HRH Prince William goes wild grouse hunting in Scotland with his young son every year and gets roasted for it by the ‘People for the Ethical Treatment of Animals’ (PETA) in America. Then His Royal Highness goes south into central England and shoots some of the 50 million captive-bred pheasants and some of the 10 million captive-bred partridges, that are annually released into the British country-side so that they can be hunted by British sportsmen and sportswomen, at a good price. Prince William has the right to participate in these events, as do his royal family members at Buckingham Palace, as does the rest of the British populace in both wild grouse and captive-bred pheasant hunting events wherever these events occur, are controlled, are sustainable and are legal.
And, I contend, that the same happy criteria should apply to people who WANT to hunt wild lions; and others who WANT to hunt captive-bred lions. It they are there to be hunted; if they are affordable; if their hunting is legal, why should the general publics of this world have their freedoms arrogantly curtailed by a bunch of strange people who believe they have the God-given right to enforce their uncorroborated opinions on other people. On their own precious whims! As an ordinary citizen of this world, I think we all have the right to question the validity of these arrogant dictates. On exactly what grounds do the CIC and DSC (and the others) have the right to impose their will on others?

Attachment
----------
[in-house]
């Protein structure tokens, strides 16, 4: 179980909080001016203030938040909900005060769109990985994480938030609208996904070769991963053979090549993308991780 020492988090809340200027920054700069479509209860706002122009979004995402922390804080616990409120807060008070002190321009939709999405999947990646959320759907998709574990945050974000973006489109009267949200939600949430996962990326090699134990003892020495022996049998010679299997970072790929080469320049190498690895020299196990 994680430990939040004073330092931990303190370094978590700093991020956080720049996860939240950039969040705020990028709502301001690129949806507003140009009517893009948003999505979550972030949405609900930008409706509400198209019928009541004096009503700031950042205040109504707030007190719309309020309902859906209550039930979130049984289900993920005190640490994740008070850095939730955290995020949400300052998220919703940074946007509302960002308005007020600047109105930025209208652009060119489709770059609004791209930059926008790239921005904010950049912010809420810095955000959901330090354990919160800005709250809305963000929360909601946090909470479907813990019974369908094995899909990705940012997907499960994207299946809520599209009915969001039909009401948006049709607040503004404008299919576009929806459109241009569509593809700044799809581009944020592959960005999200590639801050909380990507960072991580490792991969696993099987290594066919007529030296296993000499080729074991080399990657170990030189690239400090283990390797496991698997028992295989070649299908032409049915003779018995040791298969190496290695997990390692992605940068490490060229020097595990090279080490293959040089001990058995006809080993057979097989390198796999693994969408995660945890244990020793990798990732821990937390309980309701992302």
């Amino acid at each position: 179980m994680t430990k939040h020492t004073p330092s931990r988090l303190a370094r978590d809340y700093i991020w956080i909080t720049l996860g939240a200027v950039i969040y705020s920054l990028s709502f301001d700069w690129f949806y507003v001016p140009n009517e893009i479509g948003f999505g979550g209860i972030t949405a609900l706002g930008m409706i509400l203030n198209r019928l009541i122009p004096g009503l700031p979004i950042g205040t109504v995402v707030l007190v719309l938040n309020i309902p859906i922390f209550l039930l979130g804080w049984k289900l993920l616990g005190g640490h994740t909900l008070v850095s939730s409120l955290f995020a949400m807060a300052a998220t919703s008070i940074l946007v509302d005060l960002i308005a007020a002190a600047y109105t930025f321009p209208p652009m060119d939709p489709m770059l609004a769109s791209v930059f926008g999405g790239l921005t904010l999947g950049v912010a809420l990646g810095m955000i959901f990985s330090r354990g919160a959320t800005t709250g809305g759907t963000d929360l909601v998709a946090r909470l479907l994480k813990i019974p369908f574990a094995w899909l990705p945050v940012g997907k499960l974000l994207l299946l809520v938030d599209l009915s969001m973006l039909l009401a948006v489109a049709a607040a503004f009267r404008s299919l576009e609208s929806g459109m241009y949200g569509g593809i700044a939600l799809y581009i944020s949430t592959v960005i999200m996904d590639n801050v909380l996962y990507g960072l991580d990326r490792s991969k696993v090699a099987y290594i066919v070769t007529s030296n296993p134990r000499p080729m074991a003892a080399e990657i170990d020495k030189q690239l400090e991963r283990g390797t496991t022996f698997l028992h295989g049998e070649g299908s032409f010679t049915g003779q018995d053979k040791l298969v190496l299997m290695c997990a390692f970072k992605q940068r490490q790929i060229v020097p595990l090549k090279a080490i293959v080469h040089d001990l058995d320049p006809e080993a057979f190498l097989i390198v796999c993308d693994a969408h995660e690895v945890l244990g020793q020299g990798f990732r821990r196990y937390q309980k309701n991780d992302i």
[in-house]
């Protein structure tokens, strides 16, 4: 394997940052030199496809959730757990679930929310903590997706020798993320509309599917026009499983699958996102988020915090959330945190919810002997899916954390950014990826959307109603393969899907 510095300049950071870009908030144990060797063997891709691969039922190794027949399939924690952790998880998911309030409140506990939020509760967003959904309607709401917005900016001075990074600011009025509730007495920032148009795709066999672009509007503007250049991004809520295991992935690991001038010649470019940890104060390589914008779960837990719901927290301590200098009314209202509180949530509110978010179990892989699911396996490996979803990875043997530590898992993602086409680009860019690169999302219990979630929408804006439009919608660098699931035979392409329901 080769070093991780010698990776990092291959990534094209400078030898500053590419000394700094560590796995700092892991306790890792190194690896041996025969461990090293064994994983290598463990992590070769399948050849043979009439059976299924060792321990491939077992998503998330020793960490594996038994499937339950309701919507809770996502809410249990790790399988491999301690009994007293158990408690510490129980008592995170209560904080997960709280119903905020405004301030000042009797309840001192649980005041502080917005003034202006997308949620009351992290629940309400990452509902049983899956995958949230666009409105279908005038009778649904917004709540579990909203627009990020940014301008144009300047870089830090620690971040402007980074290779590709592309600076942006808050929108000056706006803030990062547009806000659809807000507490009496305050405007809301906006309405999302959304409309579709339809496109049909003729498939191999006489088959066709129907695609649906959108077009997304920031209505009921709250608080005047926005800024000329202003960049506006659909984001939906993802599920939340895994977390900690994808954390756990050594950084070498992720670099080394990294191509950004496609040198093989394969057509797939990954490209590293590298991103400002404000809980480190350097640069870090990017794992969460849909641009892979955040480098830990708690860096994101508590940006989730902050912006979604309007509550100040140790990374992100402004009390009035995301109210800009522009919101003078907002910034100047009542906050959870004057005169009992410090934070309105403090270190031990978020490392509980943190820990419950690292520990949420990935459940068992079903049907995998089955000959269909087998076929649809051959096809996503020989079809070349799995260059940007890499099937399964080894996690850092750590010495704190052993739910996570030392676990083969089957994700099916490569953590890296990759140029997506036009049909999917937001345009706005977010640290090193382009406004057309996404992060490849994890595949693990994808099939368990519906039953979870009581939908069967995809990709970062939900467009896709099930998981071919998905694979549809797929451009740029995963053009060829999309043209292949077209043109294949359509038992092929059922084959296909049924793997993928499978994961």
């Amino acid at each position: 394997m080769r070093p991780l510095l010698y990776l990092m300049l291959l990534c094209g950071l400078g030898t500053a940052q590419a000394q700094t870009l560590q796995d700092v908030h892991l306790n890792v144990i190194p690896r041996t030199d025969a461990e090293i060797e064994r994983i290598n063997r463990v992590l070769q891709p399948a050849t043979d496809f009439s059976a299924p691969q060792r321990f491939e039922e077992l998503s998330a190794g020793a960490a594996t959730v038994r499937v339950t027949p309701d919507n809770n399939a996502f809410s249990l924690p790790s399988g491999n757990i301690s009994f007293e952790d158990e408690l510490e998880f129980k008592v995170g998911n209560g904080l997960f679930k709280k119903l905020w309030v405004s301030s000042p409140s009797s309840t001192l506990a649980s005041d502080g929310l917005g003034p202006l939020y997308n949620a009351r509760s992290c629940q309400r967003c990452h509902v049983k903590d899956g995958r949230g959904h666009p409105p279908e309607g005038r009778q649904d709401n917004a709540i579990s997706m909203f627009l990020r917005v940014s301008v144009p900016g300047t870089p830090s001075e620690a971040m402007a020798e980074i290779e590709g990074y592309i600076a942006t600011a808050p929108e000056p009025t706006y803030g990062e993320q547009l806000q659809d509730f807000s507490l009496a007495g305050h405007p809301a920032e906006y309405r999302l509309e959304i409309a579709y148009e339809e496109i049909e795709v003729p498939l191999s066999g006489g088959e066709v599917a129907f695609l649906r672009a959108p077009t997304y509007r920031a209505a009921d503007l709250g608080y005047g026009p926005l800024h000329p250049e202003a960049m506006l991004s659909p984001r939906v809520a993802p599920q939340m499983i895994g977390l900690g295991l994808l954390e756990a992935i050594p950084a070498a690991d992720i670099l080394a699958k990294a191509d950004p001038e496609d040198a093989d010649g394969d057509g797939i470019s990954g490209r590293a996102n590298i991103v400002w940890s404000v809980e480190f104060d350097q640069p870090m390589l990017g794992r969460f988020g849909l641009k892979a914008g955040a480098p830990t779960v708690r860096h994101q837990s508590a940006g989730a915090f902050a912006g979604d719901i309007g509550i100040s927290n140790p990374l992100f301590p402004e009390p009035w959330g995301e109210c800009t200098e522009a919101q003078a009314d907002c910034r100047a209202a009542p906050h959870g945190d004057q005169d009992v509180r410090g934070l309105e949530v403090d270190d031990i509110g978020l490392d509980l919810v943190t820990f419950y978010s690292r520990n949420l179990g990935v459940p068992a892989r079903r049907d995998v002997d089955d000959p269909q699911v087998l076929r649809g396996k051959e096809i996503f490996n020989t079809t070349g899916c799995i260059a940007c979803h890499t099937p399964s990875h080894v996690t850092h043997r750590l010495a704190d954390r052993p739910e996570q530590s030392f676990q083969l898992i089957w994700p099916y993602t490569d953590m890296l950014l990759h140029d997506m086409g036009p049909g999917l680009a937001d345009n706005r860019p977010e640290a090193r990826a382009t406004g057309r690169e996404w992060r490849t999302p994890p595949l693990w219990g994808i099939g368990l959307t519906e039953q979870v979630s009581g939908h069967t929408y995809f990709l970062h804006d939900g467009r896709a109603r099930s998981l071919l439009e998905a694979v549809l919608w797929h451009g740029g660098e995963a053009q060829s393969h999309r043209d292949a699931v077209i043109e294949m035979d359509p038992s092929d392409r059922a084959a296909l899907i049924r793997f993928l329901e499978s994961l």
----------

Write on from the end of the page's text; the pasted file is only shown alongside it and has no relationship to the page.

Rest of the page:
Conversely, at what point does society have the right to say “enough is enough!” Who are all these strange people, some with heavily vested interests in particular hunting pursuits, who believe they have the right to tell other people what they can and cannot do with their own lions?
Where do ‘they’ get the right to tell the citizens of another country just what they can and cannot do with their own lions?
In the rest of Africa, the normal way to shoot a wild lion is to drag a bait (e.g. half-a-wildebeest carcass) behind a 4×4 vehicle; and then to get a lion to follow the scent of the bait to particular place. The lion is then shot from a hide (a carefully concealed bush enclosure) which is placed some 30 yards away from the bait. This is called shooting a lion, over a bait, from a hide. The principle co-signatories to this document support ONLY the hunting of WILD lions, over a bait and from a hide.